Synopsis

Cavities Play Catch with Photons

Physics 7, s110
A single photon with an optimally shaped waveform can be loaded into a cavity with near-unity efficiency.
Luwei Zhao/The Hong Kong University of Science and Technology

Future quantum networks might consist of flying quantum bits made of single photons, captured by nodes that perform computations and send messages. But how easy is it to catch and hold a single photon, for instance, in a small cavity? Researchers in the group of Shengwang Du at the Hong Kong University of Science and Technology have demonstrated that, by shaping its wave function, an individual photon can be loaded into a cavity with near-unity efficiency.

When a photon is injected into a cavity, it can be reflected, transmitted, or captured by the cavity. In previous experiments, reflection and transmission limited the photon loading efficiency to 20%. The new idea is based on exploiting quantum interference phenomena in a cavity between two mirrors—a perfectly reflecting one and an input/output mirror. Using an electro-optical modulator, the researchers prepare a photon wave function that, after each round trip in the cavity, interferes destructively with the reflected wave packet. This eliminates most reflections from the cavity while the photon is injected into the cavity.

To monitor the cavity photon without perturbing it, the authors apply a “heralded” scheme: a laser-pumped rubidium-atom cloud emits entangled photon pairs, which are then split. The detection of one photon heralds the presence of the one being sent into the cavity. Using an optimally prepared waveform, the authors demonstrate a record loading efficiency of 87%. The scheme could be used to build nodes of a network based on cavity quantum electrodynamics, in which operations are carried out via the interaction of a single photon with a single atom.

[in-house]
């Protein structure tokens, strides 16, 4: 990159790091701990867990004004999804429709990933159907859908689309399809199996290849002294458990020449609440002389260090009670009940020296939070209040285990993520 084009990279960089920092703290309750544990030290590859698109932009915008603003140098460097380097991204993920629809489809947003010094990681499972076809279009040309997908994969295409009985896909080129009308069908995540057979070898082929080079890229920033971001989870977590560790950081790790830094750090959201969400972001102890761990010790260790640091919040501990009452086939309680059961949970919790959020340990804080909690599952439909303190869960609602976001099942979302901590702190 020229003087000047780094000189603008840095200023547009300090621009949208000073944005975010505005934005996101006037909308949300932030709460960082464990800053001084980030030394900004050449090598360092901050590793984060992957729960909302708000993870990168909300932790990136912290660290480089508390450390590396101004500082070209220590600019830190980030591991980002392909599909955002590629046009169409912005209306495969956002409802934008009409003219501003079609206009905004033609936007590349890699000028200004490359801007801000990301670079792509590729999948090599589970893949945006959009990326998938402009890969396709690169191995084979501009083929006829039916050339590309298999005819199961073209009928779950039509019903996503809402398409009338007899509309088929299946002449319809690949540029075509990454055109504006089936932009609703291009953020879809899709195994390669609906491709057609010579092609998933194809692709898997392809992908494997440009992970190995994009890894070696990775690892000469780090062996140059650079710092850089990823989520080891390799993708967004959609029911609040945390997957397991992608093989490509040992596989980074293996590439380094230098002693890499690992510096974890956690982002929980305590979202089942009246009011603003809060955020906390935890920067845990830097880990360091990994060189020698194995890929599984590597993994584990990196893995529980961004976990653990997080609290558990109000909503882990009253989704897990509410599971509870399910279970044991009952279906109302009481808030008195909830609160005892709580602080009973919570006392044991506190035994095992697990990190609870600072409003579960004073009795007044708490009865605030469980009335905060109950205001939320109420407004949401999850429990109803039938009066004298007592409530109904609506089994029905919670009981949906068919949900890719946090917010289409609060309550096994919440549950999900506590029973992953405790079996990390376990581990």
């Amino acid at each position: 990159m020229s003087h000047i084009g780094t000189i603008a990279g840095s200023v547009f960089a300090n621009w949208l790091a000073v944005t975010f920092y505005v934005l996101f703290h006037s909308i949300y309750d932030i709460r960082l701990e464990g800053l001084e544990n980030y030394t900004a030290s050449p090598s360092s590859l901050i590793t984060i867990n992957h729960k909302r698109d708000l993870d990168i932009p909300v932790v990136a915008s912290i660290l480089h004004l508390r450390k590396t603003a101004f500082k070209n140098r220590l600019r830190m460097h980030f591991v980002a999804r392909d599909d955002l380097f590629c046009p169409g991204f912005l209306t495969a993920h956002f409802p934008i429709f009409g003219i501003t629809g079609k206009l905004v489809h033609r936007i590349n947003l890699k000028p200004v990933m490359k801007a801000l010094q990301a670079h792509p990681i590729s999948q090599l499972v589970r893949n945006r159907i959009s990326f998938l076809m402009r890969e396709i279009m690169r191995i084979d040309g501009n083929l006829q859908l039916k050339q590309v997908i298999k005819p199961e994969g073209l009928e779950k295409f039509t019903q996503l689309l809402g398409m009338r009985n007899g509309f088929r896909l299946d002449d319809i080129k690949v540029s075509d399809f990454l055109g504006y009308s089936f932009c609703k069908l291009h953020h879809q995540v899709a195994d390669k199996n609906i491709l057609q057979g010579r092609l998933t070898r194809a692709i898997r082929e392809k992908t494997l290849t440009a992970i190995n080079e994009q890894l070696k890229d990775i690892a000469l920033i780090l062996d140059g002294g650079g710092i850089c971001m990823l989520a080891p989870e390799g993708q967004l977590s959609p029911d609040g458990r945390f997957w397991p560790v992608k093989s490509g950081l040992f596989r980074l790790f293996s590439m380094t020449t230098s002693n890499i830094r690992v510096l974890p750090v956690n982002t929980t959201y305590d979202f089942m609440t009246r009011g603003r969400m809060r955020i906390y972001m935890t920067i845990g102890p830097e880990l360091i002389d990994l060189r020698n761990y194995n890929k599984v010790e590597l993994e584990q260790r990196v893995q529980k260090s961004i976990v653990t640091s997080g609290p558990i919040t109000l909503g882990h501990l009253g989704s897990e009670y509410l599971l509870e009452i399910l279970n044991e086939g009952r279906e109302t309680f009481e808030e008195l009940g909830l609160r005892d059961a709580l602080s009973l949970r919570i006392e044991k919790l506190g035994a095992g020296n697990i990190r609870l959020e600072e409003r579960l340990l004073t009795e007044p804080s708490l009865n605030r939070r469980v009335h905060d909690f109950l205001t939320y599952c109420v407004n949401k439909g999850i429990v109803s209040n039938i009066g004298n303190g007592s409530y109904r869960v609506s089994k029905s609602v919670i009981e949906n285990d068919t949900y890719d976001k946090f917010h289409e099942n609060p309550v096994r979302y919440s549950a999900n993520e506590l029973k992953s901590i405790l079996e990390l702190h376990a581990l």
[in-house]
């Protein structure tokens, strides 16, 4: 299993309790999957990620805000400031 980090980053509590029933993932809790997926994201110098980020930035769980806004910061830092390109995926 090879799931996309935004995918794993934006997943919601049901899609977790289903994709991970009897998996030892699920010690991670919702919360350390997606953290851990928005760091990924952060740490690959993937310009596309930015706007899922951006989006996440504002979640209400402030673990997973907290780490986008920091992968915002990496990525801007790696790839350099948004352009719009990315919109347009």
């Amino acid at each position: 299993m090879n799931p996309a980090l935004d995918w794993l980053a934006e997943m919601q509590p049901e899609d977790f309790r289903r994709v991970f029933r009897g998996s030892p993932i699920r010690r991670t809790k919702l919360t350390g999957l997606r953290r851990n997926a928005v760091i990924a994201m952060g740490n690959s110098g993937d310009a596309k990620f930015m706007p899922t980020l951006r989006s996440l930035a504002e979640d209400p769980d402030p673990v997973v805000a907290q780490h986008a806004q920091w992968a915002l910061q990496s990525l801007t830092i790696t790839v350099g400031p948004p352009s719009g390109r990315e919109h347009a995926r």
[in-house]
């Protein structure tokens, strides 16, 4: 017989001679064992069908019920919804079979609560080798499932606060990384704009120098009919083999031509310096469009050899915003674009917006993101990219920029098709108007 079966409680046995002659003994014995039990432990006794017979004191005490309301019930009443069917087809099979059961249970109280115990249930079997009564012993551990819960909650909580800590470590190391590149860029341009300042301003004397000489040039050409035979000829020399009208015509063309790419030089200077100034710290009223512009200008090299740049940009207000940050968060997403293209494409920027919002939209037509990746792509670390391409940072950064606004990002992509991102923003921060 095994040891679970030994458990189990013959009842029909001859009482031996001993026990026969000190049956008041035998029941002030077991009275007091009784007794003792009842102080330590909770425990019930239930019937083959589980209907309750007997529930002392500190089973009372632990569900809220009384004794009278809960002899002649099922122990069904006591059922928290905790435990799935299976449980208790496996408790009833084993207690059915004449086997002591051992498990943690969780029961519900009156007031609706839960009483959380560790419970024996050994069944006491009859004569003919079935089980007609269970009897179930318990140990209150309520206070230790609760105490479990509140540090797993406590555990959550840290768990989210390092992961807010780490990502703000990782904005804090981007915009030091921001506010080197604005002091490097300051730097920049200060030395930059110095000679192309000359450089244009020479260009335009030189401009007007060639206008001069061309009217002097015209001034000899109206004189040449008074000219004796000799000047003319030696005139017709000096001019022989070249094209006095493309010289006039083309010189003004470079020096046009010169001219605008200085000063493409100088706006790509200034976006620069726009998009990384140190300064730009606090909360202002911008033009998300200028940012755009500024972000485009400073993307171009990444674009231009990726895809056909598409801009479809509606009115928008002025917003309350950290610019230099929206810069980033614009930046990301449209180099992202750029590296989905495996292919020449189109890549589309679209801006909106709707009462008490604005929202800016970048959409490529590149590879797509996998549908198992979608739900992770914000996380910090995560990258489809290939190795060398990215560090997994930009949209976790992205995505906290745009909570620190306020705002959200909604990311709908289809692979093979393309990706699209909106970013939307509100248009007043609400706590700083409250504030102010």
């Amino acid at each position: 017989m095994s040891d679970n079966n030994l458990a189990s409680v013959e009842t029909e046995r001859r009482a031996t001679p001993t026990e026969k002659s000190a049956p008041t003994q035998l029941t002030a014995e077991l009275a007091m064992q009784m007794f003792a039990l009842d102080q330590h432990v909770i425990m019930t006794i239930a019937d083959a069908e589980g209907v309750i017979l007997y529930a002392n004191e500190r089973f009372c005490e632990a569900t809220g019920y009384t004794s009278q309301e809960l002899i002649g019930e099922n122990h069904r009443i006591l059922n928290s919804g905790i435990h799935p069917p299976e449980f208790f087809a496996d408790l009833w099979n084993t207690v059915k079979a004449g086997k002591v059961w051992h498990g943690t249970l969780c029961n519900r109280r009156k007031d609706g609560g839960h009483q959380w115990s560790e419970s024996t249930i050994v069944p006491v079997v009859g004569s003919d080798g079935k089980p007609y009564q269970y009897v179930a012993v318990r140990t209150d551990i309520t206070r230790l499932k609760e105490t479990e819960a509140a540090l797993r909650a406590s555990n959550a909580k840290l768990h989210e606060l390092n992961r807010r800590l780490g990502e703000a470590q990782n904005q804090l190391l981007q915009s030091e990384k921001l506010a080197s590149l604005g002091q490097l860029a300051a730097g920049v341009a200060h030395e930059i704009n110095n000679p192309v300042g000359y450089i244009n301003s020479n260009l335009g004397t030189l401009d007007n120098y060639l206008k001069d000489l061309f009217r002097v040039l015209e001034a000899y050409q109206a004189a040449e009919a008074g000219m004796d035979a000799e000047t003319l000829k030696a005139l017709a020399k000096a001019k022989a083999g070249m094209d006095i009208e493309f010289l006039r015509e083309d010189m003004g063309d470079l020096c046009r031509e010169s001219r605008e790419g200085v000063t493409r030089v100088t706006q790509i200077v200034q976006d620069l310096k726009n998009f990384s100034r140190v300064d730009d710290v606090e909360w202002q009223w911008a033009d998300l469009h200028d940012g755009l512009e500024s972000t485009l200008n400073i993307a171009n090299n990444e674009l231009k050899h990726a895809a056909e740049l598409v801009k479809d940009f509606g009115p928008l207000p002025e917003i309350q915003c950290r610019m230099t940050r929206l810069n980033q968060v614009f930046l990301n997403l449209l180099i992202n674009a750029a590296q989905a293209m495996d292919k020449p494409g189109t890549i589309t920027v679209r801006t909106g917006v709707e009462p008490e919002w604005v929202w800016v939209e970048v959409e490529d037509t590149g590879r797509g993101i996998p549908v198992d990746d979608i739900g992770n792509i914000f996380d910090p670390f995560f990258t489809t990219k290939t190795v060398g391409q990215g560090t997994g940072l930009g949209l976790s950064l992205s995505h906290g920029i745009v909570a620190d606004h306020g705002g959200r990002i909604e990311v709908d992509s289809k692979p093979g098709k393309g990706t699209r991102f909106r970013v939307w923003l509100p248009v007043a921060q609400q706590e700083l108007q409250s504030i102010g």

This research is published in Physical Review Letters.

–Matteo Rini


Subject Areas

OpticsQuantum Physics

Related Articles

Explaining Asymmetric Emission from Quantum Dots
Photonics

Explaining Asymmetric Emission from Quantum Dots

A new experiment on the emission spectrum of quantum dots in photonic-crystal microcavities supports a recently proposed theory of cavity quantum electrodynamics. Read More »

Controlling Single Photons with Rydberg Superatoms
Atomic and Molecular Physics

Controlling Single Photons with Rydberg Superatoms

New schemes based on Rydberg superatoms placed in optical cavities can be used to manipulate single photons with high efficiency. Read More »

A New Option for Neutral-Atom Quantum Computing
Atomic and Molecular Physics

A New Option for Neutral-Atom Quantum Computing

Two independent teams show that neutral ytterbium-171 atoms can be trapped and used for quantum information processing, bringing quantum computers based on this platform a step closer to reality.    Read More »

More Articles